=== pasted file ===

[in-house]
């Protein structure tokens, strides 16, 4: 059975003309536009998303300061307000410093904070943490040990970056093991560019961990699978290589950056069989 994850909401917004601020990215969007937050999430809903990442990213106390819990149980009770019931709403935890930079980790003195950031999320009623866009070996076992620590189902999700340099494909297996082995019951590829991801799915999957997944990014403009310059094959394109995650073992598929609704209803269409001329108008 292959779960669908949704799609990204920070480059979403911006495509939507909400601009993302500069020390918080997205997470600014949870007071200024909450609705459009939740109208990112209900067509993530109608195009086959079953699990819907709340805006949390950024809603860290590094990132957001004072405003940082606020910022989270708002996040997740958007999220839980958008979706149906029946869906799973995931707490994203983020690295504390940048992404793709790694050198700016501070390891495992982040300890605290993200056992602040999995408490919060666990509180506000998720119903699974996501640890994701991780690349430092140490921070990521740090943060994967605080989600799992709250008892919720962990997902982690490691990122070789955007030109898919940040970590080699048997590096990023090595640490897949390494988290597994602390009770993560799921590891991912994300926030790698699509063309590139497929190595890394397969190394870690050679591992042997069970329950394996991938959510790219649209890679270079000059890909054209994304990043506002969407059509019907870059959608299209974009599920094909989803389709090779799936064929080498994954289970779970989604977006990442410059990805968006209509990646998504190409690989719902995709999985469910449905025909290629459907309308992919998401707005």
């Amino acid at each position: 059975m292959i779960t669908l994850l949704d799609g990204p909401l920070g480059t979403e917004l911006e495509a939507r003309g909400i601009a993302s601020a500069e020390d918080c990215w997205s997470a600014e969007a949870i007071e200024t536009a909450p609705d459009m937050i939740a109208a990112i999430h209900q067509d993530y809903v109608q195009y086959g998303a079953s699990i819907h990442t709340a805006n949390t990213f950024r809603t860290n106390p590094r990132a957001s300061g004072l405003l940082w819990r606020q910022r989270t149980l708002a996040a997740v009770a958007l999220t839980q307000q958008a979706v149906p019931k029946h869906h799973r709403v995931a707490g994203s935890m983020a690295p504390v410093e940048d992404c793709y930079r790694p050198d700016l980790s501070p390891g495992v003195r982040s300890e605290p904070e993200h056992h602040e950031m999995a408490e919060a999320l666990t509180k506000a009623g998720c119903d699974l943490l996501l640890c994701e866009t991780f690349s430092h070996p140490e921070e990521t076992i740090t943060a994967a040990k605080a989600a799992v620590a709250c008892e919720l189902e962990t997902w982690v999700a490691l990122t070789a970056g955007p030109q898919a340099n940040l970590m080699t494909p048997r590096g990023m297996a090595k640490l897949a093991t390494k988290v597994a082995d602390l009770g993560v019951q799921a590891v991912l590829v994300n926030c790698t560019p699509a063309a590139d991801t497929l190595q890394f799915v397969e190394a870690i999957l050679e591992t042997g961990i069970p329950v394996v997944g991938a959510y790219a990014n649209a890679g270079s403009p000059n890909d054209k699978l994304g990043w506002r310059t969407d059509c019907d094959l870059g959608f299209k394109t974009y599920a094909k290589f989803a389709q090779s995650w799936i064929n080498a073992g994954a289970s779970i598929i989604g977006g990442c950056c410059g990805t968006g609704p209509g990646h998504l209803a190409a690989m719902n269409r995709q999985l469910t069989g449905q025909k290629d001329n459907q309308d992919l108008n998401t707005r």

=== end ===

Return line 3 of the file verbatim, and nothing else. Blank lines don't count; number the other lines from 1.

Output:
């Amino acid at each position: 059975m292959i779960t669908l994850l949704d799609g990204p909401l920070g480059t979403e917004l911006e495509a939507r003309g909400i601009a993302s601020a500069e020390d918080c990215w997205s997470a600014e969007a949870i007071e200024t536009a909450p609705d459009m937050i939740a109208a990112i999430h209900q067509d993530y809903v109608q195009y086959g998303a079953s699990i819907h990442t709340a805006n949390t990213f950024r809603t860290n106390p590094r990132a957001s300061g004072l405003l940082w819990r606020q910022r989270t149980l708002a996040a997740v009770a958007l999220t839980q307000q958008a979706v149906p019931k029946h869906h799973r709403v995931a707490g994203s935890m983020a690295p504390v410093e940048d992404c793709y930079r790694p050198d700016l980790s501070p390891g495992v003195r982040s300890e605290p904070e993200h056992h602040e950031m999995a408490e919060a999320l666990t509180k506000a009623g998720c119903d699974l943490l996501l640890c994701e866009t991780f690349s430092h070996p140490e921070e990521t076992i740090t943060a994967a040990k605080a989600a799992v620590a709250c008892e919720l189902e962990t997902w982690v999700a490691l990122t070789a970056g955007p030109q898919a340099n940040l970590m080699t494909p048997r590096g990023m297996a090595k640490l897949a093991t390494k988290v597994a082995d602390l009770g993560v019951q799921a590891v991912l590829v994300n926030c790698t560019p699509a063309a590139d991801t497929l190595q890394f799915v397969e190394a870690i999957l050679e591992t042997g961990i069970p329950v394996v997944g991938a959510y790219a990014n649209a890679g270079s403009p000059n890909d054209k699978l994304g990043w506002r310059t969407d059509c019907d094959l870059g959608f299209k394109t974009y599920a094909k290589f989803a389709q090779s995650w799936i064929n080498a073992g994954a289970s779970i598929i989604g977006g990442c950056c410059g990805t968006g609704p209509g990646h998504l209803a190409a690989m719902n269409r995709q999985l469910t069989g449905q025909k290629d001329n459907q309308d992919l108008n998401t707005r």